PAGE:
Our latest installment of Quick Bites brings us to a surf shop!

Tygershark, which Doug Hwang opened on Vanderbilt Avenue at the end of 2015, seems destined to be referred to, irresistibly, as "that Korean place in the back of the surf shop." And it's not inaccurate: you can actually purchase a surfboard here by the entrance, as well as Sex Wax, beach towels, and other sweet summer gear. There's a to-go coffee counter up front as well, with pastries from Colson, which will likely be appreciated by the hordes of new people moving into the 'hood whenever they finish that residential monster right across the street.

But really, Tygershark isn't a gimmicky "hidden" spot. This is a fully-realized restaurant, with a serious and wildly talented chef, Eduardo Sandoval, manning the long, open kitchen. There's lots of seating here, at the counter and along the wall in the main dining area, plus a tall communal table and an outdoor patio in the back.

And if the objets d'art and studiously pretty decor seem a bit precious, the laid-back clubhouse atmosphere and quality music mix quickly reassure that you've made the right decision. This is an easy room to get comfortable in.

(Photo by Scott Lynch/Gothamist)

Korean food is the starting point for the Tygershark menu, but Sandoval isn't timid about pulling in ideas and flavors from all over the place. And what big, thrilling flavors they are! All six dishes I tried over two nights were big winners, starting with the Crab Fried Rice, a masterclass in how combining textures (from the pan-burnt crunchy rice to the creamy soy pickled egg) and sensations (sweet, salty, earthy, spicy as hell) can produce a wonderful whole without sacrificing the distinct taste of the individual ingredients.

Same goes for the Grilled Octopus, in which the crisp, well-done cephalopod is served with slippery rice cakes, chewy "deep-fried bacon," egg, a thick crema, and the Korean chili-based condiment gochuajang. Every bite of this dish is exciting.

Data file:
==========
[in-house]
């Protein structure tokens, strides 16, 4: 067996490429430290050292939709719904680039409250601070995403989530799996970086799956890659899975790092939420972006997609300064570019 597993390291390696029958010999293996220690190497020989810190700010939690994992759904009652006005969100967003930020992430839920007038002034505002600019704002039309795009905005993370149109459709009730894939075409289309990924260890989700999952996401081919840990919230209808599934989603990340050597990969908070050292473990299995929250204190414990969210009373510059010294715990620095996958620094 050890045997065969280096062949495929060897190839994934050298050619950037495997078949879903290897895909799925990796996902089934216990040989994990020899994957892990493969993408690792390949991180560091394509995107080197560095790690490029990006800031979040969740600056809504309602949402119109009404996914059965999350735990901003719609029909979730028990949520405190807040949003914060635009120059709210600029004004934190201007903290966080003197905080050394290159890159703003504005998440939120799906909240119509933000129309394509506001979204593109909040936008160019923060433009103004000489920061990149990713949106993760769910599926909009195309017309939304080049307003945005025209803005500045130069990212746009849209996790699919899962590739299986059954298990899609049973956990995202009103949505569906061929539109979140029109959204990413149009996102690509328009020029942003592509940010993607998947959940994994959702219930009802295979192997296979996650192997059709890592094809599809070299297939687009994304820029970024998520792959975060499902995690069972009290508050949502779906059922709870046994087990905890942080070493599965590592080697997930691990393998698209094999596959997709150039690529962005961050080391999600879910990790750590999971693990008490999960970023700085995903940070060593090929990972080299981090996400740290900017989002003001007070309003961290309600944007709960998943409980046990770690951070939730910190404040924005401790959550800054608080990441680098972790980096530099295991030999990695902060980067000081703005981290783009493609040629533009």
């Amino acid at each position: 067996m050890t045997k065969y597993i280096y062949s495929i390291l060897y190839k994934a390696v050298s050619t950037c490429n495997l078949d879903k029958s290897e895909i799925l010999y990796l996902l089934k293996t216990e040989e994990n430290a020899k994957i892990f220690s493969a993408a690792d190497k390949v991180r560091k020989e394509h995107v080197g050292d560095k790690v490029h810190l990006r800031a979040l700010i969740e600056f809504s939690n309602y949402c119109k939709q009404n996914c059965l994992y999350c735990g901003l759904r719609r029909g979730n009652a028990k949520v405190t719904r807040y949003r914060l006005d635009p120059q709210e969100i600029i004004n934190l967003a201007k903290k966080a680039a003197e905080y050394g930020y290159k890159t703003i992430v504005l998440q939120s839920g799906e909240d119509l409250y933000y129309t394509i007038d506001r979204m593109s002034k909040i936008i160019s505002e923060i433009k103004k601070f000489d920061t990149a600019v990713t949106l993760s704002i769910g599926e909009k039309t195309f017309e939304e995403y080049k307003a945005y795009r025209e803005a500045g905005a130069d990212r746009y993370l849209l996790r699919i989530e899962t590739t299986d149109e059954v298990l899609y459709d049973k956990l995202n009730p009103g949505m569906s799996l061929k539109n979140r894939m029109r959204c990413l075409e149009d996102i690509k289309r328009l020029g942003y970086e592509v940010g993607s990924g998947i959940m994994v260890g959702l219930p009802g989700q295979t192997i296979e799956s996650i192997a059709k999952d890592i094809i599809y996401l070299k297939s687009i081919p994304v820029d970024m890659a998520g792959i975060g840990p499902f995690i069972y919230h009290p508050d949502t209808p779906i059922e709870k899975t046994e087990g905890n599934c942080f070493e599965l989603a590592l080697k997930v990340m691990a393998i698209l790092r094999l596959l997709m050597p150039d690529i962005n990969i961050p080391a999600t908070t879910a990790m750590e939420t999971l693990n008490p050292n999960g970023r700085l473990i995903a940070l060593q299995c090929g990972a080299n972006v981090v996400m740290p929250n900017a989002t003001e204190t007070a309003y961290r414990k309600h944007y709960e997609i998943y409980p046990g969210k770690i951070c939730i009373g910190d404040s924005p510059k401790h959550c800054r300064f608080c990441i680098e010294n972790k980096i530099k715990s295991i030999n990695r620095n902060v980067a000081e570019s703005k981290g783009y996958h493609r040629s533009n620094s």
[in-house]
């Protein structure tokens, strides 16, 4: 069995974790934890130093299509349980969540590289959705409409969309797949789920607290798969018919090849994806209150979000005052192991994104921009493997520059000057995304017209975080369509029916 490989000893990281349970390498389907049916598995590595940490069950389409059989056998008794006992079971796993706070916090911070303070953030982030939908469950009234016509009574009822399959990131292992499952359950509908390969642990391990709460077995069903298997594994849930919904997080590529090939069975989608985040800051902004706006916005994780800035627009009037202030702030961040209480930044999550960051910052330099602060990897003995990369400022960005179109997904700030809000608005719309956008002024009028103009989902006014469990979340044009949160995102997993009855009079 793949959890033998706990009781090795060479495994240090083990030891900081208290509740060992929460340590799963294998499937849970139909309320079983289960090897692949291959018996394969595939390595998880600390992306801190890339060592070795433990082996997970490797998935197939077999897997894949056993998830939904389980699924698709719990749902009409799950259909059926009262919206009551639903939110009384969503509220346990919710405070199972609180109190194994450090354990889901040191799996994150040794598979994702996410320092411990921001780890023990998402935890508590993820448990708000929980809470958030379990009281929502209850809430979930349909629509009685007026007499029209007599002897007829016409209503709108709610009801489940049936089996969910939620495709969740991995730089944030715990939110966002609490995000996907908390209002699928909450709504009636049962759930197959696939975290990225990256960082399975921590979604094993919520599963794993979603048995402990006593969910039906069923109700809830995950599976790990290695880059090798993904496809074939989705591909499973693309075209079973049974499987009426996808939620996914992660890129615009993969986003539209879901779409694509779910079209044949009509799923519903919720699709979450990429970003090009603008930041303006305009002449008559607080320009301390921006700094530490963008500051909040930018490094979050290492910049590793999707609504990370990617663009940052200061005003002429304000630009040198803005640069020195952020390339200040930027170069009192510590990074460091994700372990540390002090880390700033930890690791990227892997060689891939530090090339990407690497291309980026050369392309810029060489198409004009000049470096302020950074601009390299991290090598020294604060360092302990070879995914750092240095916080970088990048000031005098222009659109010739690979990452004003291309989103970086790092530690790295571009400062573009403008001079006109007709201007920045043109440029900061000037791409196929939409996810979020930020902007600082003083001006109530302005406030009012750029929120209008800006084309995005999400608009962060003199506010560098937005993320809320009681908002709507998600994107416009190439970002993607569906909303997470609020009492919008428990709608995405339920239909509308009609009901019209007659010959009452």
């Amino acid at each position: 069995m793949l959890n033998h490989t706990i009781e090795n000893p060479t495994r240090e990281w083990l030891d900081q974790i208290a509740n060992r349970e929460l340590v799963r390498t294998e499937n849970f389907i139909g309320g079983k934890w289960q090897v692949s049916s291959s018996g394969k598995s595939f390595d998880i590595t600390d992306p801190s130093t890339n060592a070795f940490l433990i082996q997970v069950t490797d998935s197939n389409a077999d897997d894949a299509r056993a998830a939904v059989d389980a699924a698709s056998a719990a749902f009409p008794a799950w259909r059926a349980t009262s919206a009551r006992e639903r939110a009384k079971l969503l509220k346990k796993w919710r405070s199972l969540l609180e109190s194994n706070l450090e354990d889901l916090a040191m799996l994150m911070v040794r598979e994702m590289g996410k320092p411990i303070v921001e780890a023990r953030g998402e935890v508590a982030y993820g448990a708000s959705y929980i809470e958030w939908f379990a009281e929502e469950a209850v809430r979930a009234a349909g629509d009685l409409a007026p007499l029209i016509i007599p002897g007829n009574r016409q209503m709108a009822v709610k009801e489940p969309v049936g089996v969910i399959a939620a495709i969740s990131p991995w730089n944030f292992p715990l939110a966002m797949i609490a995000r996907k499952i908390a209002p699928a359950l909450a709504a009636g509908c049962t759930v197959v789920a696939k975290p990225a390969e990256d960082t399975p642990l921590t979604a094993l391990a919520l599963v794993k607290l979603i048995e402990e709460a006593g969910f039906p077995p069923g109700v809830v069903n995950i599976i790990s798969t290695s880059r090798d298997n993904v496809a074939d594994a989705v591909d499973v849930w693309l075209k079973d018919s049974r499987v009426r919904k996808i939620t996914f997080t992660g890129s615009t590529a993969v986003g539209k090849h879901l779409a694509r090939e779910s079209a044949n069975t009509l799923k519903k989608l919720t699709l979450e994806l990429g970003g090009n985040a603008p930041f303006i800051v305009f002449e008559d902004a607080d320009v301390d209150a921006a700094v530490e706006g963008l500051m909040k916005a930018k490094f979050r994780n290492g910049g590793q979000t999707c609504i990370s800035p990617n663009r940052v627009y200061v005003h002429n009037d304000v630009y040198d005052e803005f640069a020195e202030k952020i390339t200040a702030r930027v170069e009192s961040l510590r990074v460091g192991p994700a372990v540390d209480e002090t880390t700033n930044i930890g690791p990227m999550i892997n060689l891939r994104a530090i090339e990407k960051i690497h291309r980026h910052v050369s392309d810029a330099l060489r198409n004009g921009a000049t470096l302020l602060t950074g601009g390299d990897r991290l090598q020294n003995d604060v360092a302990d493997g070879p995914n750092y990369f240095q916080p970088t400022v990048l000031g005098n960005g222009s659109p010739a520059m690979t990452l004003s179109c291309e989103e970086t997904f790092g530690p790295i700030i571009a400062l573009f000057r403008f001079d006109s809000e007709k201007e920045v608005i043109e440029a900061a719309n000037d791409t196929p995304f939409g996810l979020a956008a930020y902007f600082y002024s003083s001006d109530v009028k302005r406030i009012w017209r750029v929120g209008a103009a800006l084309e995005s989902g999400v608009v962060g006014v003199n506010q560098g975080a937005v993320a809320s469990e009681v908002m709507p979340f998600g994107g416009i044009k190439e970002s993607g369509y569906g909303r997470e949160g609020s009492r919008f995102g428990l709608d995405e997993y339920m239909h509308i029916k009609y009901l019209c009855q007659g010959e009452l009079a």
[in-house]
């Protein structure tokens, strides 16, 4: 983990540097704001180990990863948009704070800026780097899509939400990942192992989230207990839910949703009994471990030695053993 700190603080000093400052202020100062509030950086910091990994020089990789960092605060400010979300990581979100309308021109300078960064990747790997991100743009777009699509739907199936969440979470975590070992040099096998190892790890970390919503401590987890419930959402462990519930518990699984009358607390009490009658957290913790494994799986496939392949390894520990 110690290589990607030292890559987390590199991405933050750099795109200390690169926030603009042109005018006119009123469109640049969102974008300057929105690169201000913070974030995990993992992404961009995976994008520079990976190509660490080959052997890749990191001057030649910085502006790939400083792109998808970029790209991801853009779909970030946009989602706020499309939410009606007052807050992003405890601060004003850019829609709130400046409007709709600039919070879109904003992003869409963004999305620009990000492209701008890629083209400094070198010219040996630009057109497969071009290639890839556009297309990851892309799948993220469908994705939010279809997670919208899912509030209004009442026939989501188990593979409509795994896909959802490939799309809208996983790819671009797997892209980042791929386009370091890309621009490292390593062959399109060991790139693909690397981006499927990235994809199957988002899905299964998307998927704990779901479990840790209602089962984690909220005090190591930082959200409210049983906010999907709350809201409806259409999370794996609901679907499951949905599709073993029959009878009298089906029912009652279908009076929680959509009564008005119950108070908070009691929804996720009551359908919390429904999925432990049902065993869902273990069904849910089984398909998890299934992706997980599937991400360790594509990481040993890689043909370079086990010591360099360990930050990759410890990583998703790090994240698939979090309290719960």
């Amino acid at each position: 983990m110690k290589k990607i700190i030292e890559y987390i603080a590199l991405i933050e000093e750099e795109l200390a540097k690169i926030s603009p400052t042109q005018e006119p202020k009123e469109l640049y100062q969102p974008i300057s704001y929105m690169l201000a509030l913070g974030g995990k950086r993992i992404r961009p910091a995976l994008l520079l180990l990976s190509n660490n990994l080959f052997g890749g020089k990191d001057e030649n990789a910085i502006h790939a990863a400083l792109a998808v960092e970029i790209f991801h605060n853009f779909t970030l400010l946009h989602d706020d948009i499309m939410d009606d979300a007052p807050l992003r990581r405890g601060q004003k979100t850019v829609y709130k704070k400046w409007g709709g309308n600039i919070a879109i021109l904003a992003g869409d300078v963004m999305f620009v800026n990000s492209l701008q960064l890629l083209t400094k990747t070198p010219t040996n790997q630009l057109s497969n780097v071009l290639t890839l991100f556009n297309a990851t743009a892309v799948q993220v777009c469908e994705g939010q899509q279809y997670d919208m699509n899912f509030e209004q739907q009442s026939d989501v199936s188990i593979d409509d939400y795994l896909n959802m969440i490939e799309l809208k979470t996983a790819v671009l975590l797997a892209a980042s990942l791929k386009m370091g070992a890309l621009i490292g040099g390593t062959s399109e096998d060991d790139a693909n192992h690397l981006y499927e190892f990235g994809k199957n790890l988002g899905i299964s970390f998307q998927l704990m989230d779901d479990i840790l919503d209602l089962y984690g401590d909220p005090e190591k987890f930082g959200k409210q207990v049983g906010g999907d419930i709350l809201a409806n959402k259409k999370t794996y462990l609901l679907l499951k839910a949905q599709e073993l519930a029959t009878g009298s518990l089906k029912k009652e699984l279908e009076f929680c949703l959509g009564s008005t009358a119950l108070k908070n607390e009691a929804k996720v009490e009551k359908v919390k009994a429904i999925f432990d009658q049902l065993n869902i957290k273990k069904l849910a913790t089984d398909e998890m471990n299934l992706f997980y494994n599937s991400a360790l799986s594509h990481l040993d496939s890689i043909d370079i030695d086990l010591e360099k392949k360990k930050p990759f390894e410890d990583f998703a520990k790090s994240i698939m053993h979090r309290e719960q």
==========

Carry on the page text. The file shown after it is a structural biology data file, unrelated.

Over the right side of the menu are several delicious soupy "entrees," led by the fiery Soondubu, which is packed with fat, tender clams, blackened pork bulgolgi (the kitchen is adept at burning things the exact right amount), chunks of tofu, and a generous sampling of charred enoki mushrooms. Slurp straight from the bowl or spoon over the accompanying rice. There's an intense sweet-and-spicy ramen dish here too, with thick Sun noodles serving as a base for a shellfish trio of mussels, squid, and shrimp, a scattering of shiitakes and jalapeños rounding things out.

Even the simpler-sounding things pack a complex punch, like the Pan-Fried Dumplings (burnt, of course), plump with ground beef and shrimp and served sitting in a sweet soy sauce, with chili crisp and what tasted like pickled apples on top. The tamest dish was probably the Dried Chili Chicken Congee, but that was still pretty kick-ass for a bowl of porridge.

(Photo by Scott Lynch/Gothamist)

You can walk in to Tygershark at 7:30 on a Thursday and still get seated right away, but now that word's getting out you can expect that to change, especially when fall hits and our collective craving for these hot, hearty dishes kicks in. So go now. And between this place, El Atoradero, and LOOK Plant Love House, Prospect Heights is becoming a serious contender for best restaurant neighborhood of 2016.

Tygershark is located at 581 Vanderbilt Avenue between Pacific and Dean Streets, and is open for dinner on Tuesday through Sunday from 5:30 to 11:00 p.m., and for brunch on the weekends from 12:00 noon to 3:30. CLOSED MONDAYS. (718-576-6233; tygershark.nyc)